But technology is starting to change this picture, reaching those who are often beyond the reach of traditional banking. Indeed, one of the earlier sessions at this year’s Sibos – which runs from 29 September to 2 October – will look at a Kenyan scheme that provides financial services through mobile phone accounts.
And although this is a subject most often seen as applicable to Africa, Latin America and South Asia, it also has considerable relevance to the Middle East. For while the region is home to many affluent consumers, even the most prosperous economies have large numbers of people living on lower incomes.
Many, of course, are foreign workers. But there are also many locals of modest means, particularly in Jordan, Egypt, Yemen and even Saudi Arabia or Oman, both in the major cities and in widely scattered rural communities.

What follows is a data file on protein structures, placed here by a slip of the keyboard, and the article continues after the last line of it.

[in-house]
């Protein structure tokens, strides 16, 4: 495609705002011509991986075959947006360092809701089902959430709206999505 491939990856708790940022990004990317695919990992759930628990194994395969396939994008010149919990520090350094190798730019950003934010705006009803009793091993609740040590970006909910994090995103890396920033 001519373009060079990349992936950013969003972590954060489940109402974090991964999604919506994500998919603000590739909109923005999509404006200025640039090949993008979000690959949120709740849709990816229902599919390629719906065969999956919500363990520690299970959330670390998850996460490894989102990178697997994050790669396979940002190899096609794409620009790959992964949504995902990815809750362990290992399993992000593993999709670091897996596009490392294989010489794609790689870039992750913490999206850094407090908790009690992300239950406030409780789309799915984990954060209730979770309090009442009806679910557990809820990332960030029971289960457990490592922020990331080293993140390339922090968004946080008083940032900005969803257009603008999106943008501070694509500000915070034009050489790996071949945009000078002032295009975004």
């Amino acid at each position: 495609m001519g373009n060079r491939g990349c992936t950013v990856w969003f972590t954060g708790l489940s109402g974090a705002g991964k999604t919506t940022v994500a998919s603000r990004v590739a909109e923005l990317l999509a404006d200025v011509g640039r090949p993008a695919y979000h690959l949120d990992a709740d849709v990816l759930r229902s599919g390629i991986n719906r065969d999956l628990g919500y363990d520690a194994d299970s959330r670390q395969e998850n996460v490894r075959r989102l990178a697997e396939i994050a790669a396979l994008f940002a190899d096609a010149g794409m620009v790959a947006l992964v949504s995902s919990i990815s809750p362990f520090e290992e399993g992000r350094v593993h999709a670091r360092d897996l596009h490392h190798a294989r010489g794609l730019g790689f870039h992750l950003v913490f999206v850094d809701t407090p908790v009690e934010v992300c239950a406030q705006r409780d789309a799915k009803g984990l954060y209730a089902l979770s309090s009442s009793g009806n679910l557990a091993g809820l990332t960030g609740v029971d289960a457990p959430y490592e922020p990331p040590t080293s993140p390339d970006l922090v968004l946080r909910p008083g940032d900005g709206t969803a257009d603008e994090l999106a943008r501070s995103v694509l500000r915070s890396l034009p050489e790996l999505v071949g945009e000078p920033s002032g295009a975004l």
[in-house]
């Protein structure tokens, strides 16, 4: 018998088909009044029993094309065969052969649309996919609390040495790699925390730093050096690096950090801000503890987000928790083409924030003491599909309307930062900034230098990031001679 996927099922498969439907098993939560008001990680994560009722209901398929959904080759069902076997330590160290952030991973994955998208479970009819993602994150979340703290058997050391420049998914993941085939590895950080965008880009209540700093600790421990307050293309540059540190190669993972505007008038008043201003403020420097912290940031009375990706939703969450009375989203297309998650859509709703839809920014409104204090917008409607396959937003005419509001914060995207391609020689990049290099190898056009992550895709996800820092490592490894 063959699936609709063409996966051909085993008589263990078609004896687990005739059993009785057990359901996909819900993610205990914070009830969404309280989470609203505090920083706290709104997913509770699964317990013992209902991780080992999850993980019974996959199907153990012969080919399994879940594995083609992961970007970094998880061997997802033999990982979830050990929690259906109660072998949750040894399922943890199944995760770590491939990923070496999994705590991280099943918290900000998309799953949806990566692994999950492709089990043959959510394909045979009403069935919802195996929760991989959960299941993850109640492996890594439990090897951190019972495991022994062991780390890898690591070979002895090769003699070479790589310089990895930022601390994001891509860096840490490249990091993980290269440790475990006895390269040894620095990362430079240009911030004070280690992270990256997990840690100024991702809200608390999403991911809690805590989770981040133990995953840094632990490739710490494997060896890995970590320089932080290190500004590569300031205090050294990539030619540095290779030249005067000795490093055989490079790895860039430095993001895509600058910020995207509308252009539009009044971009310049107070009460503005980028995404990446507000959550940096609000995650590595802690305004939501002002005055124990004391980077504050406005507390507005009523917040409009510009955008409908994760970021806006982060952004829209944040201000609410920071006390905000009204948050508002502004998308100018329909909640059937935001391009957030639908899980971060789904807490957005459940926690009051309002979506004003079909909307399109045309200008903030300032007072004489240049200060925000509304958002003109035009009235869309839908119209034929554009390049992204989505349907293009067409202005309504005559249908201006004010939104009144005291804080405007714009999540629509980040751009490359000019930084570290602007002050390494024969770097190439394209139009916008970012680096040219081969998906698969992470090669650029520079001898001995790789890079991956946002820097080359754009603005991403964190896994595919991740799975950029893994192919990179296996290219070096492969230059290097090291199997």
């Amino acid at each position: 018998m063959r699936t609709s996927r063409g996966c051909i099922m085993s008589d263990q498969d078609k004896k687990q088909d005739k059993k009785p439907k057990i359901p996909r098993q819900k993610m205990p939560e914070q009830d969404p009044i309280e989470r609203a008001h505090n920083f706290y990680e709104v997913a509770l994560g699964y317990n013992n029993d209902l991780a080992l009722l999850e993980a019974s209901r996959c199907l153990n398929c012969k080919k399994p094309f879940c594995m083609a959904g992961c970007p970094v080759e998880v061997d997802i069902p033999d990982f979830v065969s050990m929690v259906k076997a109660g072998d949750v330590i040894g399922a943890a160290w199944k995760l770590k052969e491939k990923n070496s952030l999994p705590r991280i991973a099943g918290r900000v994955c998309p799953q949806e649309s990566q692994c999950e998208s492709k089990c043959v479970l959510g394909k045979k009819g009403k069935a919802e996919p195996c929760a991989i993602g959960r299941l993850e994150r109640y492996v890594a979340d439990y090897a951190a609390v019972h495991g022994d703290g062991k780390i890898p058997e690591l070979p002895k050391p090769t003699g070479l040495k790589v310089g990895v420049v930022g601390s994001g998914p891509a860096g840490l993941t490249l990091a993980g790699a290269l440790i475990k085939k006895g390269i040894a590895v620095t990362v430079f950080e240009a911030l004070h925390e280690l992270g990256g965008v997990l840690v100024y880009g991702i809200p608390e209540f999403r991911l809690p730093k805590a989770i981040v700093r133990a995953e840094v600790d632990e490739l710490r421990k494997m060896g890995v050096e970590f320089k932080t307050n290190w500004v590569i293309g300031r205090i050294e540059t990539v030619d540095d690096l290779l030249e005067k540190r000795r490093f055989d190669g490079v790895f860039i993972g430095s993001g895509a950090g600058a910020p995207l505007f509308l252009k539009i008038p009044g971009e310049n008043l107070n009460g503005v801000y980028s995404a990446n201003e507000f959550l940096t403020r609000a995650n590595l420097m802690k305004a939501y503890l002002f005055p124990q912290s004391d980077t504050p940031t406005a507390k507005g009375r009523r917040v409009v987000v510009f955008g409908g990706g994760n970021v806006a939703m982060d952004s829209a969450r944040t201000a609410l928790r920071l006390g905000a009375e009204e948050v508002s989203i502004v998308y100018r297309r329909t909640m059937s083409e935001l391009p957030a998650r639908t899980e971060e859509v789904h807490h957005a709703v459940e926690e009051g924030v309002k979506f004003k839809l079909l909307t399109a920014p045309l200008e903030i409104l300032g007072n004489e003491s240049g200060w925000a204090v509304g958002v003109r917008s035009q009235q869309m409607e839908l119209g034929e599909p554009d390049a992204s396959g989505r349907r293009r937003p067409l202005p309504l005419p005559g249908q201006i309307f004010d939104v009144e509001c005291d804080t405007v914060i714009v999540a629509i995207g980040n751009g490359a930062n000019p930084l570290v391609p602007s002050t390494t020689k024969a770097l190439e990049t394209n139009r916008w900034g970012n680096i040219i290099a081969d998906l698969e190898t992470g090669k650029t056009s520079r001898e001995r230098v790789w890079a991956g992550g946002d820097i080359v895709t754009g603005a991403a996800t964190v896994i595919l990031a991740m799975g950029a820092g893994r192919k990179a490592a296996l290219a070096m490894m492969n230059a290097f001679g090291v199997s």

Finding ways to provide the less well off with financial services on a basis that is commercially viable is a practical business challenge for local banks – and it particularly applies to the key retail transaction banking activities such as deposits, payments and cash transfers.
So while Gates’ comments will certainly have application to charitable activities in the developing world, they will also be directly relevant to the business issues that confront big Middle Eastern banks seeking to provide effective and affordable service to all sections of society in their home markets.
The broader canvas
But, of course, this year’s Sibos – following on the event’s highly successful Gulf debut in Dubai in 2013 – will also be looking at a host of other major issues that confront banks and associated service providers today.